The first time Alan Glennon saw the geysers of Yellowstone National Park in 1994 he wasn’t that impressed. It wasn’t until he picked up The Geysers of Yellowstone, by Scott Bryan, in a park gift shop and learned how geysers work and how rare they are, that he became fascinated.
Today Glennon is a “geyser gazer” who regularly visits Yellowstone to watch and voluntarily document geyser eruptions. Glennon, who lives in California, attributes his love of geysers and Yellowstone to simply learning more about thermal features. The more he knows the more he loves the park.
A new app by Yellowstone National Park could ignite the same fascination Glennon feels in thousands of other visitors, by putting geyser information at their fingertips. The free app provides prediction times, photos and facts for six geysers: Old Faithful, Grand, Castle, Daisy, Great Fountain, and Riverside. It also allows you to watch Old Faithful and the Upper Geyser Basin area via webcam streaming.
About 10,000 people a day visit Old Faithful and the visitor’s center in the summer, and the area is packed, said Katy Duffy, an interpretive planner with the park. She was an advisor in developing the app, working with Brett Oppegaard from Washington State University in Vancouver and the University of Hawaii.
Rangers post estimated times online for geyser eruptions, but the format isn’t as easily accessible as an app on a cell phone. Visitors typically arrive at Old Faithful with cell phones out and ready to take pictures. They watch the eruption and leave, never knowing why geysers exist or what else they can see in the area. The prediction times are the hook, but the app teaches about Yellowstone’s geology and basic geyser science. The more people know, they more they feel a connection to the park, Duffy said.
“Thermal features are a window into the earth,” Duffy said. “They tell us what’s going on beneath our feet. I always saw it as an incredible privilege to see Old Faithful or any other geyser erupt.”
The app is also meant to help people see geysers other than Old Faithful. If a visitor knows when Grand geyser might erupt and he learns it’s the tallest and most predictable geyser in the world, he’s more likely to visit the geyser.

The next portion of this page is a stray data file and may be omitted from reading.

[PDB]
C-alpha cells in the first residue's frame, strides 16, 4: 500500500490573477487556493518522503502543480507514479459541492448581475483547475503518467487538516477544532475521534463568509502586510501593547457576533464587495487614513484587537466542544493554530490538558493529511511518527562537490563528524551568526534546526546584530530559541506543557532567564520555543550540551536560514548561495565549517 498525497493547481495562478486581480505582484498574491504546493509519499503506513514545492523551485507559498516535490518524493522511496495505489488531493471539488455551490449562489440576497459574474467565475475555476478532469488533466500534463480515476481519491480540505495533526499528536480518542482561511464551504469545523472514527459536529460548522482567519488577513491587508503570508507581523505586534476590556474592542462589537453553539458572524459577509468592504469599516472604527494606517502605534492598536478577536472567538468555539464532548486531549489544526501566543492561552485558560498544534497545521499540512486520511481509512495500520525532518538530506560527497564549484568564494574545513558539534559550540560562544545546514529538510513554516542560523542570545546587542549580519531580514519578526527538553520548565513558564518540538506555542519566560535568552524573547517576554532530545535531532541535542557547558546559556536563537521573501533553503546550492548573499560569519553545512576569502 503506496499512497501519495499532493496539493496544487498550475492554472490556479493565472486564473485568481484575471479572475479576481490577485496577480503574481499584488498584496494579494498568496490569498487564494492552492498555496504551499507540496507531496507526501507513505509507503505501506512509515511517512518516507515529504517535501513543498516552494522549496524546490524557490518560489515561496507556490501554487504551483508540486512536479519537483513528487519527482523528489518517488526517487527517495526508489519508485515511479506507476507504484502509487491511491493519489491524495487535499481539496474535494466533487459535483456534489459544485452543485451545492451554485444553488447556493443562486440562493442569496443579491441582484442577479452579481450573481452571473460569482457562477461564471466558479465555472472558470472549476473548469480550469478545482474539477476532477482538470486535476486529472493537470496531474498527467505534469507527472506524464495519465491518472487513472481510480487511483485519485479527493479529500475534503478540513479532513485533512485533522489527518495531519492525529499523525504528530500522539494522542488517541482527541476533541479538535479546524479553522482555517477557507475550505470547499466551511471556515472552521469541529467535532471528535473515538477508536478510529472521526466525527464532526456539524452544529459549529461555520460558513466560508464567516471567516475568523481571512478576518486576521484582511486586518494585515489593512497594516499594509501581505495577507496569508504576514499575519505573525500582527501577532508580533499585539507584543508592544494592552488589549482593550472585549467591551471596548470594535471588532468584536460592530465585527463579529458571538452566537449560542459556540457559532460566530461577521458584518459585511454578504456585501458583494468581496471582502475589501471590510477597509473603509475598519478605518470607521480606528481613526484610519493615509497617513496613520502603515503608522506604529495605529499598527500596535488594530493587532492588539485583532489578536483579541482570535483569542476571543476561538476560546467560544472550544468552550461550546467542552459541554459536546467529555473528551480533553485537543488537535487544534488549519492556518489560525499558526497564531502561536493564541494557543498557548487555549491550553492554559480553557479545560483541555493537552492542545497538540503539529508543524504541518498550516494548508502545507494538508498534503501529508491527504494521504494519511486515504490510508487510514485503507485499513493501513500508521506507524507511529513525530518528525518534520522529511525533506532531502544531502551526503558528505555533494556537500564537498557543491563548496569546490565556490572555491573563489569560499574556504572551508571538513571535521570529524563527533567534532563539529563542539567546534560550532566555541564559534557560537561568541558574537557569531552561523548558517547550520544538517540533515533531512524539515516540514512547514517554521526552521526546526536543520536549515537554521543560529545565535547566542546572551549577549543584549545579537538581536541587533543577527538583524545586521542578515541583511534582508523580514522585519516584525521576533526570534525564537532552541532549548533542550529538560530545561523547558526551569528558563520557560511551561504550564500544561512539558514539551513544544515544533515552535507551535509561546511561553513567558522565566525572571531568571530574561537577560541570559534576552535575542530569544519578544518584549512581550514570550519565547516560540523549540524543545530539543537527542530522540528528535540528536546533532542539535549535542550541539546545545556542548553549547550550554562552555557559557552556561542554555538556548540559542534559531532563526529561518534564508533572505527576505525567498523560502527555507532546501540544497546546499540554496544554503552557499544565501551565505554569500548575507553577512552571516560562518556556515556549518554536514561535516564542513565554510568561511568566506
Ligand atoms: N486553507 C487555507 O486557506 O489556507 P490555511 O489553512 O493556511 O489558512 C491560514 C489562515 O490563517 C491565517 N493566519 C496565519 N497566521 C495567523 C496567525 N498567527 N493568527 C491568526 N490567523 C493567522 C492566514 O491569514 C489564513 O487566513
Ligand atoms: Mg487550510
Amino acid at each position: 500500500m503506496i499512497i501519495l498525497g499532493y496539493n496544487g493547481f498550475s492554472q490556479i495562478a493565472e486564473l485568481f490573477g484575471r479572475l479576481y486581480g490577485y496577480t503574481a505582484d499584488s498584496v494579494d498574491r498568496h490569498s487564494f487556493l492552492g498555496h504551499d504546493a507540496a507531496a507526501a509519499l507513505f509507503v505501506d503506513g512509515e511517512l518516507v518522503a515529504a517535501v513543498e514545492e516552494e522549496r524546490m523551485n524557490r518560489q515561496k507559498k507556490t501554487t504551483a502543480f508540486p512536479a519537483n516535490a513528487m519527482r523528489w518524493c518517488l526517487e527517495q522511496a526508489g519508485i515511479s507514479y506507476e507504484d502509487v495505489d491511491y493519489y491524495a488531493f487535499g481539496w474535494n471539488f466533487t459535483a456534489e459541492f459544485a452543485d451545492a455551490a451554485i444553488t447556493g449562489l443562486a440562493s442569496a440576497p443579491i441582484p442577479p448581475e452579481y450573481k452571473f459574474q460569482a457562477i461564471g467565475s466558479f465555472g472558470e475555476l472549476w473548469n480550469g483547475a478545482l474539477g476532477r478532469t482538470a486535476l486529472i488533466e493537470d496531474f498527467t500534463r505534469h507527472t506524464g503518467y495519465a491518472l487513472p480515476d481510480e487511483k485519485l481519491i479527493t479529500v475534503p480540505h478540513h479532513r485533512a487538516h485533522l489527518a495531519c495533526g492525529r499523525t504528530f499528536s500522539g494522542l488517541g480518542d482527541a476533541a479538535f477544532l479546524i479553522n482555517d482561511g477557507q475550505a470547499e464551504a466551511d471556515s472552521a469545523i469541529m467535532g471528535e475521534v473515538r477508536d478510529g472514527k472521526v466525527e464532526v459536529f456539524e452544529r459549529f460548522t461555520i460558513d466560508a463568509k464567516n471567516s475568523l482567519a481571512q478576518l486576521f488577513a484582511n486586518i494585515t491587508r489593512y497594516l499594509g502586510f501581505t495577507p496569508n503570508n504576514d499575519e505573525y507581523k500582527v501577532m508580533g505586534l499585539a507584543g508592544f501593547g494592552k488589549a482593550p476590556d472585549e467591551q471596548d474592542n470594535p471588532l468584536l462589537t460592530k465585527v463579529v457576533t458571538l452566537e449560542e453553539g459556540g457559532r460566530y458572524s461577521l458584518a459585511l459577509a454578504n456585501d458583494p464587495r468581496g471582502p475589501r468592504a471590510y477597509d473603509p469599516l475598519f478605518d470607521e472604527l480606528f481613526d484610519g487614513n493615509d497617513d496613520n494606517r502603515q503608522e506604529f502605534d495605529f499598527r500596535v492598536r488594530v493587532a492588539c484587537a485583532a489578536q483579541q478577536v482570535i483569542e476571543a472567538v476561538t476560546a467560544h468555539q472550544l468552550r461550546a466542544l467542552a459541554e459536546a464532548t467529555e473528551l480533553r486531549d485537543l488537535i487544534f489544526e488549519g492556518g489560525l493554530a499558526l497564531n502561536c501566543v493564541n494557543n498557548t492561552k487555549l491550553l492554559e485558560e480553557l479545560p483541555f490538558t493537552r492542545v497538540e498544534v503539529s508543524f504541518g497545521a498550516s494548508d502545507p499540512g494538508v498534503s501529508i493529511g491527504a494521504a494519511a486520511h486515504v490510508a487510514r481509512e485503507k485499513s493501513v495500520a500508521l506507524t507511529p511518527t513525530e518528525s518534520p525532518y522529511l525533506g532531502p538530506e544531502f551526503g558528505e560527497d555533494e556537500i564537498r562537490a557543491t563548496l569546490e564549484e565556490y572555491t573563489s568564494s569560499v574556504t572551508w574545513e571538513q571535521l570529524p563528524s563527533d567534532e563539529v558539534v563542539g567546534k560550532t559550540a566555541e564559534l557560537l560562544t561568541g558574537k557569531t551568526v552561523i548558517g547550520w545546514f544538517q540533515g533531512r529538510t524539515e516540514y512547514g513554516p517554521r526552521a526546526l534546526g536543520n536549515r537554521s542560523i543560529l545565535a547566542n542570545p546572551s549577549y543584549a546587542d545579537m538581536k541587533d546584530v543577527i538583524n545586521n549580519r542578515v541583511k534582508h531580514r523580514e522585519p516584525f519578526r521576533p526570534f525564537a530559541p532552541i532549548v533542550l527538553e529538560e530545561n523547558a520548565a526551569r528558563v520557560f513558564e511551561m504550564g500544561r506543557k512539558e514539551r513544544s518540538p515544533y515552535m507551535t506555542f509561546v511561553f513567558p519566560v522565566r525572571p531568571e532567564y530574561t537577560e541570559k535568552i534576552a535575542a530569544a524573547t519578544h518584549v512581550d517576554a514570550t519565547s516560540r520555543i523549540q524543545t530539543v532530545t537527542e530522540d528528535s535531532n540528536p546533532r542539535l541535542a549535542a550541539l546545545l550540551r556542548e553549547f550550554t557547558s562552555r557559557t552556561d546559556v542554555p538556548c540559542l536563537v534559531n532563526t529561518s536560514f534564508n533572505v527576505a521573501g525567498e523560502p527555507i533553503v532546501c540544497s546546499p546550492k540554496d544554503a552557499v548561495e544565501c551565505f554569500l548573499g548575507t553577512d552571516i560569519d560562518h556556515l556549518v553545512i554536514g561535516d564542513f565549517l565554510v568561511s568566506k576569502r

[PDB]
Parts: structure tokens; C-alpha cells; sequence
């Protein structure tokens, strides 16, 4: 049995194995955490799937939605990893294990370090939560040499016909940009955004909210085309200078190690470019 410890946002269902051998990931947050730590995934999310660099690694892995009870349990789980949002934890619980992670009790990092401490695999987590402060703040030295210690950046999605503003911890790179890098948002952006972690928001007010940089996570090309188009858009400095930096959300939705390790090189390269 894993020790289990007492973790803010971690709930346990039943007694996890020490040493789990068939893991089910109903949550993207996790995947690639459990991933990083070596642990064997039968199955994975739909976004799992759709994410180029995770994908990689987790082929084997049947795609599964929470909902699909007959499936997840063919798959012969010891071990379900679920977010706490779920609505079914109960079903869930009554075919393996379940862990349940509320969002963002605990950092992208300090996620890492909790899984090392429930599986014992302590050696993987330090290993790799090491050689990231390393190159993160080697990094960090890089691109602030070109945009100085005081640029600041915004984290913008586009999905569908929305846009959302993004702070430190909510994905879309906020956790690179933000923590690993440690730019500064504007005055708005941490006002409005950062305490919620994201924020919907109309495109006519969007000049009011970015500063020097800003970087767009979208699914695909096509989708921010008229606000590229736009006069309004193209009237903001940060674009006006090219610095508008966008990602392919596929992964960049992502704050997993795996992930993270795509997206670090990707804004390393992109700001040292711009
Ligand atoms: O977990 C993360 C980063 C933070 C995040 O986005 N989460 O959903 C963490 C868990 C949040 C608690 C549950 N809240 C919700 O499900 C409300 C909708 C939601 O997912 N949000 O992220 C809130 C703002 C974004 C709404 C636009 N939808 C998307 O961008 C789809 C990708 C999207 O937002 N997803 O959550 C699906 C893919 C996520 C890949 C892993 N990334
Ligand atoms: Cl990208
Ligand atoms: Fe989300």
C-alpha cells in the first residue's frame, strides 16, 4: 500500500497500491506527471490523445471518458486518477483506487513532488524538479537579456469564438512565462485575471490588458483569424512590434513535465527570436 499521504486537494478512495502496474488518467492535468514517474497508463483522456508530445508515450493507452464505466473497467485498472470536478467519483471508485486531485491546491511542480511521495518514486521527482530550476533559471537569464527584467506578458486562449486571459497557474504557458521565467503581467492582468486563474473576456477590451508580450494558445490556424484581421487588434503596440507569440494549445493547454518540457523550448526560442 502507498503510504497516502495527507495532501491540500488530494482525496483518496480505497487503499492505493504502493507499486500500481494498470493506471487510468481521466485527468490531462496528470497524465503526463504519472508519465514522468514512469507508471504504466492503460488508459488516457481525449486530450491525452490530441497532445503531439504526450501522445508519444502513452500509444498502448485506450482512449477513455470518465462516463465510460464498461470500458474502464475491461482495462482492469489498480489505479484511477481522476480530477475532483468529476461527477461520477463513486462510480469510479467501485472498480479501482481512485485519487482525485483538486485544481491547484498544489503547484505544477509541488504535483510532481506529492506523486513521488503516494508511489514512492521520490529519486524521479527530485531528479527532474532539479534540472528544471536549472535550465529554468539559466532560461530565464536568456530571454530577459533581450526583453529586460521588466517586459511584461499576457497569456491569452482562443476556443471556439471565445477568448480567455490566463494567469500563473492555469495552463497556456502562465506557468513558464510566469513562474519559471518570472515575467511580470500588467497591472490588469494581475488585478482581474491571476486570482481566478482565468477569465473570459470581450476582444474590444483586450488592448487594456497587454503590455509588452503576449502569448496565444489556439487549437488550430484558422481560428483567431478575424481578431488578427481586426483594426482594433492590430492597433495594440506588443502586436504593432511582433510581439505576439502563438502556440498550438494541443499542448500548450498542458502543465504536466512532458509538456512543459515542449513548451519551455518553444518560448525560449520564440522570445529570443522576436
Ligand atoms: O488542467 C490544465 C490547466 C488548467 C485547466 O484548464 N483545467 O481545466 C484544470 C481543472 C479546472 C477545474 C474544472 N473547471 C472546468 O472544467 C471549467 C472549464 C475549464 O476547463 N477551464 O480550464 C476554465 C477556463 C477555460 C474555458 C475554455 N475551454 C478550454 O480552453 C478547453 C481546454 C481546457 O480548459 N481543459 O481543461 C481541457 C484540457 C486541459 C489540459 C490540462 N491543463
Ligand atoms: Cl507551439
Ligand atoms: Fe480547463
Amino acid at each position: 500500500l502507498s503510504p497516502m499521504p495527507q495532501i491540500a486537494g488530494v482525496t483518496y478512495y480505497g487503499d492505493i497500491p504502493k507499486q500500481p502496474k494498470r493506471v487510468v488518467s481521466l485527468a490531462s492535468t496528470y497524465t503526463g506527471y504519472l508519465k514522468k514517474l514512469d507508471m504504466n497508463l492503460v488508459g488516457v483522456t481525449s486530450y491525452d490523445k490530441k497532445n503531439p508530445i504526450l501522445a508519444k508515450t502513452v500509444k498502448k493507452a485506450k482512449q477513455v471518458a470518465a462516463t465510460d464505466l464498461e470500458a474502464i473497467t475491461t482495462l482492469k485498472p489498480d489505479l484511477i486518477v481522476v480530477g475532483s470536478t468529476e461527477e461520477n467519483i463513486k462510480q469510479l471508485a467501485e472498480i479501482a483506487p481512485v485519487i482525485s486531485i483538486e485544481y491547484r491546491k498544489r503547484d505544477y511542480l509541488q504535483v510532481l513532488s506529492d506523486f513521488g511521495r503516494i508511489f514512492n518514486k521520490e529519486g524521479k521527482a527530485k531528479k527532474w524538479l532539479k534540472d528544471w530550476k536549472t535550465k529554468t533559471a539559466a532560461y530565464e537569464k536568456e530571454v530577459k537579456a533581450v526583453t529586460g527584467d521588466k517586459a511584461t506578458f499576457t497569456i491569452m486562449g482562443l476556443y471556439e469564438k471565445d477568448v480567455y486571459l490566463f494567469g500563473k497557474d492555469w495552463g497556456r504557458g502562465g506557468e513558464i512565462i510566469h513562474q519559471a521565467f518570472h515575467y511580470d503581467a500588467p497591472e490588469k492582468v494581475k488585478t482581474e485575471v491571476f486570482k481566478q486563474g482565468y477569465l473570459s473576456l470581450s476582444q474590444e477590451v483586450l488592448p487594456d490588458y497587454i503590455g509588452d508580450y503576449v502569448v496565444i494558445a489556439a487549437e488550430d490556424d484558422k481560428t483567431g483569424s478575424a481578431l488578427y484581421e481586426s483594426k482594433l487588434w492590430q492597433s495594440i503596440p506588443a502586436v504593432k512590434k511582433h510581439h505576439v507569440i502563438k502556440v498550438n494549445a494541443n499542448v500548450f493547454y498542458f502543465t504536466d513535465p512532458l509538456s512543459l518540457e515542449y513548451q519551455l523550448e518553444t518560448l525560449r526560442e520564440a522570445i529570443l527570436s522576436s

“The app’s meant to get people to be curious and know more about what’s going on and to marvel at it,” Duffy said. “It’s their national park and there’s more to it than Old Faithful.”
In fact, Yellowstone is home to about half of the world’s geysers. But only a few are predictable within an hour’s time. The geysers featured on the app are all easily viewable and have relatively small windows for eruption times. Old Faithful, for example, erupts about every 90 minutes, plus or minus 10 minutes. Grand Geyser has a plus or minus of about an hour for its eruptions.
The prediction times on the app use current information logged by rangers. That means when the visitor’s center is closed there are not updated predictions. From December through March rangers will update the data for the app as often possible, from 9 a.m. to 5 p.m., but there won’t always be predictions for all six geysers.
Glennon, a self-described “super nerd” when it comes to geysers in Yellowstone, doesn’t need the app, but he’s looked at it and thinks it’s enough of an introduction to geysers to get people excited and more interested in Yellowstone’s thermal features.
He often sees visitors waiting at a geyser and, not knowing when it might erupt, move on not realizing what they will miss.
“The app unlocks a part of Yellowstone that just hasn’t been as accessible as before,” Glennon said.
— “Peaks to Plains” is a blog focusing on Wyoming’s outdoors and communities. Kelsey Dayton is a freelancer and the editor of Outdoors Unlimited, the magazine of the Outdoor Writers Association of America. She has worked as a reporter for the Gillette News-Record, Jackson Hole News&Guide and the Casper Star Tribune. Contact Kelsey at email@example.com. Follow her on twitter: @Kelsey_Dayton
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